After 10 years, "Fifty Years of Painting: Lois Mailou Jones," a semi-documentary on the native Washington artist, has finally become a reality. Abiyi R. Ford, of Howard University's Department of Radio, Television and Film, produced, directed and edited the hour-long film airing on WETA-TV (Channel 26) on Wednesday at 10 p.m.

Ford managed to gather most of the works exhibited in Jones' 1973 Boston Museum of Art show, "Reflective Moments," last year, 10 years after the exhibit. It had been filmed by a student at the time, but the project broke down in acrimony over fees, and wound up in court.

Then Jones appeared in Ford's office shortly after her husband (Haitian artist Vergniaud Pierre-Noel) died, "with the film and tears in her eyes . . . I told her I'd do anything possible to produce another film at no cost to her," said Ford.

With a grant from WETA's Minority Producers Laboratory, Ford proceeded. "My film is not a documentary like the original had intended to be," he said, "but rather, is a sketch by me as an artist on the works and producer of an artist. The film never intended to be a substitute for seeing her works in a gallery, but I realized that some people would never see some of those works, and I wanted to give them my view of her art." The music of Josephine Baker and Billie Holiday accompanies shots of Jones' paintings from her early days in Paris and the South. Perhaps her most memorable pieces, influenced by her life in Haiti with Pierre-Noel, are set to the music of Haitian singer Toto Bissainthe's "Chante Haiti."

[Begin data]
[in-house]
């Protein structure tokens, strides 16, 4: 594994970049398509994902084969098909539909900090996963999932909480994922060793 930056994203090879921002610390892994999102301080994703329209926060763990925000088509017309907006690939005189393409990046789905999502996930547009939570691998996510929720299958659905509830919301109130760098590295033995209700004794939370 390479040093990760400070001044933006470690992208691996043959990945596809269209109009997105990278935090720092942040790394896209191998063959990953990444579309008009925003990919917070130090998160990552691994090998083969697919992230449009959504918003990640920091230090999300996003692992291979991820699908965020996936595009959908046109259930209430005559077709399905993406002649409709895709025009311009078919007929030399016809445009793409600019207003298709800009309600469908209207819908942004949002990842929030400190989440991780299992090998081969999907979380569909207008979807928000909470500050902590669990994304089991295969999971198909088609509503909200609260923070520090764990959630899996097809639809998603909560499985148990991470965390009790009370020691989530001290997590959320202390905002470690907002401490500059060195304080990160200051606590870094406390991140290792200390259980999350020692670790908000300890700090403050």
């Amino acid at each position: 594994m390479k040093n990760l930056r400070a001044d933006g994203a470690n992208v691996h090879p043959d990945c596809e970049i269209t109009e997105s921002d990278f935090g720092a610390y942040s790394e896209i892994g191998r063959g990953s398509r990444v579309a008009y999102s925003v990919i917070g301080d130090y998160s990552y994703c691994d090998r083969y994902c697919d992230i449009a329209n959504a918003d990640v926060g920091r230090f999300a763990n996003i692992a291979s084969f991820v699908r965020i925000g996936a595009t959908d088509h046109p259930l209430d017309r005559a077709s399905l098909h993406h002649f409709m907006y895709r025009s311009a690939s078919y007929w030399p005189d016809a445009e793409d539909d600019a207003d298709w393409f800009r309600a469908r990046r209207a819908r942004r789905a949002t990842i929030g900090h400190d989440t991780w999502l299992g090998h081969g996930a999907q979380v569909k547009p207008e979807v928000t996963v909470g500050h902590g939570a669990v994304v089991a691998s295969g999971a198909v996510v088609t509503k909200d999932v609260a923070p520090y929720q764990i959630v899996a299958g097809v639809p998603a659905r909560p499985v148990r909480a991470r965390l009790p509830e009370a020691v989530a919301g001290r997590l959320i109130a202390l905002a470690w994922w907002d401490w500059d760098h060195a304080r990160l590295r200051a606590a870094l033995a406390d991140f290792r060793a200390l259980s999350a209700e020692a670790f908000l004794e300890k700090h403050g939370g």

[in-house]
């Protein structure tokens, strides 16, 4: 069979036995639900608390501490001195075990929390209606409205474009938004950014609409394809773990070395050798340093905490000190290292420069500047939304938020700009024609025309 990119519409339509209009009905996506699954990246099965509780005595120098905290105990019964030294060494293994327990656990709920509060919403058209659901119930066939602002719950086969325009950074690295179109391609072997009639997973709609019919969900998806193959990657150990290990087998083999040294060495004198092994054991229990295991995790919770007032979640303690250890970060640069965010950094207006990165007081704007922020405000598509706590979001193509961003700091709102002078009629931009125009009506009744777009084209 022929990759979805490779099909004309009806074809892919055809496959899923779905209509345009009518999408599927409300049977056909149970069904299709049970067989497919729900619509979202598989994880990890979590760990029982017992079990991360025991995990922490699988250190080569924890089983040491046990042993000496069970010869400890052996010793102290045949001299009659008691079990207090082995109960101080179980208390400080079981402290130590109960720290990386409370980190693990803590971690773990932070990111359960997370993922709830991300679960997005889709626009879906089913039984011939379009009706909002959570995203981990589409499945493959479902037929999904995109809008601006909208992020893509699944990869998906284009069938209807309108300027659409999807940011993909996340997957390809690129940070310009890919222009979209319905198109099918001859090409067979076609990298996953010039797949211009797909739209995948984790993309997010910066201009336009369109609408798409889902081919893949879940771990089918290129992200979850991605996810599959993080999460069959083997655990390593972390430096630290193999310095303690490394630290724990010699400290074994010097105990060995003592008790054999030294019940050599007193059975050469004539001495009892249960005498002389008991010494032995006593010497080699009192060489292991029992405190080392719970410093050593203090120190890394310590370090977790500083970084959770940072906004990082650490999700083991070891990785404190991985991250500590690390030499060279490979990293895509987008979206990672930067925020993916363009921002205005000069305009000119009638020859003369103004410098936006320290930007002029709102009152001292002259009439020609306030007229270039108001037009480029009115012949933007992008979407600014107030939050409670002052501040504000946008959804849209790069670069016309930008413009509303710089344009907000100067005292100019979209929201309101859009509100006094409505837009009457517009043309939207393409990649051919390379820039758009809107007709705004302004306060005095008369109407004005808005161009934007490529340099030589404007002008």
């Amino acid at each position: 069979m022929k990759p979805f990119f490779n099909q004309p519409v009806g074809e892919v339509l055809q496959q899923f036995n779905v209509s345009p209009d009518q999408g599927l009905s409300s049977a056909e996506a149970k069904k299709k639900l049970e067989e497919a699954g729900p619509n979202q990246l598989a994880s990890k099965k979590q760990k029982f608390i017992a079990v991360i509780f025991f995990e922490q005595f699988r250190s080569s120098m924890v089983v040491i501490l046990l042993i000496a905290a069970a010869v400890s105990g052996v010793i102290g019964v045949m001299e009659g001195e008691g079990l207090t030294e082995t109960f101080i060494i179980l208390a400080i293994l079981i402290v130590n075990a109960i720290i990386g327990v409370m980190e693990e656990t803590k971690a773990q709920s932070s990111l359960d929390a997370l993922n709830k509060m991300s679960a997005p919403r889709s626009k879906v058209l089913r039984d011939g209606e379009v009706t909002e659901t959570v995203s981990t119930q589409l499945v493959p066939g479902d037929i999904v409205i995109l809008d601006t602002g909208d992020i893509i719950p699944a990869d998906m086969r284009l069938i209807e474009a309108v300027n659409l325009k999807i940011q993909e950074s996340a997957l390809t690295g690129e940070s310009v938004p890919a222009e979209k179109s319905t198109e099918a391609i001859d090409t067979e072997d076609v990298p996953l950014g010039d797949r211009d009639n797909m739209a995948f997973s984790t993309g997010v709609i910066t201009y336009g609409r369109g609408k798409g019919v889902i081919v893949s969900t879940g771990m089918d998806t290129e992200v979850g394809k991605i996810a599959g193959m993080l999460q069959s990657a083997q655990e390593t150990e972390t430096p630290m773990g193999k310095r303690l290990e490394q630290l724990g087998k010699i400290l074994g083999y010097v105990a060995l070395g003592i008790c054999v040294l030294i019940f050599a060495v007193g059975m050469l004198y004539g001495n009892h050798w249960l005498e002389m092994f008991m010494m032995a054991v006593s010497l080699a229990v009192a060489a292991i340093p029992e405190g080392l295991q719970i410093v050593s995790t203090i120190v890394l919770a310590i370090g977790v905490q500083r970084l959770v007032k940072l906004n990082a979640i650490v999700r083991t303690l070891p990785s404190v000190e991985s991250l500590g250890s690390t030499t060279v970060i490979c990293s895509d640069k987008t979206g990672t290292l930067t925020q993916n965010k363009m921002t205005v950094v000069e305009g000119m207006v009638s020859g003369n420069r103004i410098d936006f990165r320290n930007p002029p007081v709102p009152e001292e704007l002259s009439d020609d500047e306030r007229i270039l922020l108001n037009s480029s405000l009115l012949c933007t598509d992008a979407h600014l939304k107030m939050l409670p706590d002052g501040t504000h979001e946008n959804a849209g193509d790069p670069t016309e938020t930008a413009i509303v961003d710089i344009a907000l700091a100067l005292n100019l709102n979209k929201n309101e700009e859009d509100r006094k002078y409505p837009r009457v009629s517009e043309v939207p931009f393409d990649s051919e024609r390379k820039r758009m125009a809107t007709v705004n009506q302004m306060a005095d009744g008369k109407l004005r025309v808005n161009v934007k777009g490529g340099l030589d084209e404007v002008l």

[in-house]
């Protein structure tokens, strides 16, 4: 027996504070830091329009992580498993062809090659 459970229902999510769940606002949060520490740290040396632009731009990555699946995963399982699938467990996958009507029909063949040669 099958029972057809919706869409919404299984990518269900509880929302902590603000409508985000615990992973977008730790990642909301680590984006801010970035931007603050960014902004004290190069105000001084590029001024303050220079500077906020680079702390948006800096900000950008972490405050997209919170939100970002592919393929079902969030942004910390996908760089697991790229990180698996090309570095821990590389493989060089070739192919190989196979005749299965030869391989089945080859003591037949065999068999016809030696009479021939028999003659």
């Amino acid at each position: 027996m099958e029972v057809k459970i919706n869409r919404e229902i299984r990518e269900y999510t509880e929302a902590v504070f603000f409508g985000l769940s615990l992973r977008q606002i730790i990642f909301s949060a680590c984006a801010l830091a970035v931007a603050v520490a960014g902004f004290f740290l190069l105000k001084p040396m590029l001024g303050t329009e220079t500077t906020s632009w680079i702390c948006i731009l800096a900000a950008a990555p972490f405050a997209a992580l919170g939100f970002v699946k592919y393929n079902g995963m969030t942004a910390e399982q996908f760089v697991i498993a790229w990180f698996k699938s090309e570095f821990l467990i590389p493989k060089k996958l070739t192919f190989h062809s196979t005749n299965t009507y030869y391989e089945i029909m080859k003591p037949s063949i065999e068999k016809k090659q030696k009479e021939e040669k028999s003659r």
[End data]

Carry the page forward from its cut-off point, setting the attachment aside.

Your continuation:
"I found that Bissainthe's music said what Jones' paintings say," said Ford. "She was into eyes, too, so I asked her to do some construction paper cut-outs of eye shapes and put the camera behind them so that the viewer would feel like he is inside a mask. I tried to make the audience get inside the art, and feel its rhythms, too. I realized though that a lot of people would not understand the Haitian music, so I did my own translation of it:"

You are the wind (of history)

We (the artists) are the butterflies

All that is good we see

All that is bad we see

Give us a push

We will carry the message to them (future generations)

"My only profit was putting my hand back in the filmmaking bin after years of teaching and theorizing," said Ford, "and transmitting a message to the people, a part of history."